How receptive have your peers been to the project?
My peers recognize the need to better share and preserve data, that's really clear. They also love the idea of having editorial and peer-review systems to help promote greater quality of data. Some of the ideas we helped to pioneer in the archaeological context, of using creative commons licenses to give legal permission for reuse of information, for example, are now widely used by many projects. We've now got a rapidly growing and dynamic community of researchers active in making open data, and that makes our work so much more interesting! It's a lot less lonely than it was 10 years ago when we started!

Are there other fields where academics are taking a similar approach? And if so, what have the results been?
Data sharing and preservation is a huge issue across the sciences and humanities. Most efforts focus on library like "digital archives" which are absolutely necessary. We think that while archives are needed, they aren't always sufficient, and that's why we think of ourselves as a "publisher" (though free and open access). There are important questions about how we understand and promote quality of information and how we make data easy to understand to enable reuse to be credible. These are hard problems, and there are some other efforts that are also exploring ways to make higher quality, more intelligible data via similar models.

You were honored by the White House for your work last week. Can you tell us know you attracted their attention?
I've been at this for 10 years, and working in archaeology. Archaeology may seem kind of obscure, and it gets less attention than "big science" fields like genetics. But archaeology spans many disciplines, archaeologists work with everyone from anthropologists, to botanists, to zoologists and geologists to architects and chemists. In archaeology, and in archaeological data sharing, you end up interacting and talking with people from many, many fields. That helps get some attention, and I think our experiments with peer-review of data really resonate, since may fields have similar data quality and intelligibility problems.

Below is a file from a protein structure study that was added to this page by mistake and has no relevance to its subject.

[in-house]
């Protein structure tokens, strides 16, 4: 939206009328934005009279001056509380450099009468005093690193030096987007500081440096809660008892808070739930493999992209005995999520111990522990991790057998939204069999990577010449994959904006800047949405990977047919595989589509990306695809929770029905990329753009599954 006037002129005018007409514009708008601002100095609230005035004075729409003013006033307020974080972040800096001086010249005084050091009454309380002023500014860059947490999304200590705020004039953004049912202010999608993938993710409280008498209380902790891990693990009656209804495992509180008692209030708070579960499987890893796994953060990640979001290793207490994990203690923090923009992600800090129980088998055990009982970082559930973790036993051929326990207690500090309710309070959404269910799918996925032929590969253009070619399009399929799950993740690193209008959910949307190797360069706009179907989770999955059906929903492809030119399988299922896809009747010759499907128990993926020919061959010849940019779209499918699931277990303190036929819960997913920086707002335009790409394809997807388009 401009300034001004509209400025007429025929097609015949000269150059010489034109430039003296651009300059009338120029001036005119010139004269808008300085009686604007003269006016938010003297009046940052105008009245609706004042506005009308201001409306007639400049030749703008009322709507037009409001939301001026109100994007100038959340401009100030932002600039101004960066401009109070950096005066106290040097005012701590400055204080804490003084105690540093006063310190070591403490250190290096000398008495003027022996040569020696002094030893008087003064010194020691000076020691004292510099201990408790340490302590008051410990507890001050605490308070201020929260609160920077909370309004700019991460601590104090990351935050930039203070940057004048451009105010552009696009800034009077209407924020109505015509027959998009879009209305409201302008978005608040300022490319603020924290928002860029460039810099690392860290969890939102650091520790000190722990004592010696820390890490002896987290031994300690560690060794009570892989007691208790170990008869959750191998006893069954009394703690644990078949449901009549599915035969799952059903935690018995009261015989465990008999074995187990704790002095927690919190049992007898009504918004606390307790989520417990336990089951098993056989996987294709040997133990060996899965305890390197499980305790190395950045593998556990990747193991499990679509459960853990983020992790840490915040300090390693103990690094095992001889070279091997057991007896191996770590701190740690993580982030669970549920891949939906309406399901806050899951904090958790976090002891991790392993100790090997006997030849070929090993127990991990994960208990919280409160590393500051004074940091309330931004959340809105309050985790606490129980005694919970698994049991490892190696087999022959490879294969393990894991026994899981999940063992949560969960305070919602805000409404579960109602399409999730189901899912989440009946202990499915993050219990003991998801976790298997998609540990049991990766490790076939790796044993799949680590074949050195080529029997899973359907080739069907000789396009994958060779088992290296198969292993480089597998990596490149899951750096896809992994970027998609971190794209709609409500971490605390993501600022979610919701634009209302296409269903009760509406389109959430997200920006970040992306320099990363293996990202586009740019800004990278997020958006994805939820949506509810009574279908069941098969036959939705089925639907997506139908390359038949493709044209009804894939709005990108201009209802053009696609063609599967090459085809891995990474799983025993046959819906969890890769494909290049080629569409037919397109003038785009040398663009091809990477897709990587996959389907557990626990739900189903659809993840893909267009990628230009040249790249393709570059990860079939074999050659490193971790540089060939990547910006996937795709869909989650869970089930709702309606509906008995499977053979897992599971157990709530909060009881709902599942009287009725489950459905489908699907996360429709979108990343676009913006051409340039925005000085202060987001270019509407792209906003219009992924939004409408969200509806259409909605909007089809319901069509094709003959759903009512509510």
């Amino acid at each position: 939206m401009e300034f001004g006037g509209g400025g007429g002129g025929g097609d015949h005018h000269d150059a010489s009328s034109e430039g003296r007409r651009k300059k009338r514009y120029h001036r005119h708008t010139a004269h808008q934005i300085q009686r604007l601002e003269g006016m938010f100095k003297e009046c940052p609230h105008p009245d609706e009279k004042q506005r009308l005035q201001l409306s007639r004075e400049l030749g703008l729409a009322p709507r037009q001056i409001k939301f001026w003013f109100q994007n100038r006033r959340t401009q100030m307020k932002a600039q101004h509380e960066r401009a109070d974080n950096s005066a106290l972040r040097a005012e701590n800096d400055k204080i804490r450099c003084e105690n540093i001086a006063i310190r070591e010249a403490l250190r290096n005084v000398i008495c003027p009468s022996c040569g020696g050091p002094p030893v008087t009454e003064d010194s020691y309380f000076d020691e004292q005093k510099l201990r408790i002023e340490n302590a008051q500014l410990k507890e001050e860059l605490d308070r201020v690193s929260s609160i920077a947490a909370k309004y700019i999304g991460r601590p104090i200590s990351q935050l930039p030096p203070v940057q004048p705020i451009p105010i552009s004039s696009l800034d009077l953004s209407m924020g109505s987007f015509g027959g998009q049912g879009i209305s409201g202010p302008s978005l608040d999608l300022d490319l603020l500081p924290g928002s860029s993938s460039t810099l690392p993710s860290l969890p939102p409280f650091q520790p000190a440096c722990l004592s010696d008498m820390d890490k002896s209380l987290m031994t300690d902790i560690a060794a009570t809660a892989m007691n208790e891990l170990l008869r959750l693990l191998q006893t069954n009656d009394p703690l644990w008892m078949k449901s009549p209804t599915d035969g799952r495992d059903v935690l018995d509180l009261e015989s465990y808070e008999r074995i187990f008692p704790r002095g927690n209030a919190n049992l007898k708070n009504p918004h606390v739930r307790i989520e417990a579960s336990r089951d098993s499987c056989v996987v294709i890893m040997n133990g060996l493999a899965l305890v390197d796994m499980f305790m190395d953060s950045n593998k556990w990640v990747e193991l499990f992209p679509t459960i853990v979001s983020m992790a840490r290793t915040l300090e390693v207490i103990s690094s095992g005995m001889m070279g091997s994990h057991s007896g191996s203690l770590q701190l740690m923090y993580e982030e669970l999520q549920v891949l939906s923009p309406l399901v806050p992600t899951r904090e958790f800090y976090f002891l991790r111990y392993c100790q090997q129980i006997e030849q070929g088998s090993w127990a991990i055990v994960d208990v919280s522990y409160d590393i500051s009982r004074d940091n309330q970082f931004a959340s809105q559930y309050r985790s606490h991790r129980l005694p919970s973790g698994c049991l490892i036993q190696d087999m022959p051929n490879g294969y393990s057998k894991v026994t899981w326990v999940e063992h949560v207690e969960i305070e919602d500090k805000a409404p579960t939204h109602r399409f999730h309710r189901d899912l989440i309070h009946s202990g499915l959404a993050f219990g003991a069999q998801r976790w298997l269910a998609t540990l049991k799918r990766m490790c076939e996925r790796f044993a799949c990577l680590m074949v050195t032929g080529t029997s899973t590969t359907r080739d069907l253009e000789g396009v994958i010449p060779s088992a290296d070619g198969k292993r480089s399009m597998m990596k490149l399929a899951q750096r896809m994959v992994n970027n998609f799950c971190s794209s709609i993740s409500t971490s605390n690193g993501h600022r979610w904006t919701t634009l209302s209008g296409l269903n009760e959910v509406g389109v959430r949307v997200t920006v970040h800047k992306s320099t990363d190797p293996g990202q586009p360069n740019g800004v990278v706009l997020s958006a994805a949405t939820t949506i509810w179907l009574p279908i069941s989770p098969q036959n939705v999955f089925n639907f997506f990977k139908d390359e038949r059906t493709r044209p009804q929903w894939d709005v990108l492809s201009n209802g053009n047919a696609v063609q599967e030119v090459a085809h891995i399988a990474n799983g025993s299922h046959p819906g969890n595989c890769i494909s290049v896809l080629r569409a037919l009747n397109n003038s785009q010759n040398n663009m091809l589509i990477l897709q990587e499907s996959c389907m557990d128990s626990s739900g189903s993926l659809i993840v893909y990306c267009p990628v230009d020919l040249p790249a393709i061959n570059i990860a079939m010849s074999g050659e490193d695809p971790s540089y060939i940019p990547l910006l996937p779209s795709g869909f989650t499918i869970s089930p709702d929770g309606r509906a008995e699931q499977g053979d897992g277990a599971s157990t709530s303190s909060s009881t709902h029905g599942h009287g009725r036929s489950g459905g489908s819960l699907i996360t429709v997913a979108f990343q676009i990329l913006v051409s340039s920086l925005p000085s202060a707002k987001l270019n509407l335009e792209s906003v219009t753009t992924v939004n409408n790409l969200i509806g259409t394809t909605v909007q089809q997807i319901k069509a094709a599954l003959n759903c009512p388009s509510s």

What's next for you, and for the project?
We'll we're trying to get out of "startup" mode and become much more of a regular part of the expected way researchers communicate. A huge part of this is to find a sustainable way to finance our work in publishing open data. The hard part of data, is that if you start restricting access or create intellectual property barriers by charging for data, you end up breaking and ruining lots of the value of data. Scientific data works best as a "public good," free for anyone to enjoy and reuse. And like most public goods, that requires some form of public financing to create.

But let's face it. The public (taxpayers) fund research, including archaeology. Currently though the vast majority of that research results in private intellectual property, in the form of articles that cost $35 or more to even look at. These articles don't even have the raw data on which conclusions are based! So, if we don't support open data in the science, we're throwing away scarce public money, and worse, public financing of research ends up to ever more limited hands of the big commercial scientific publishers. So, whats next for us is going to be continued advocacy to help make sure the public actually benefits from their support of science!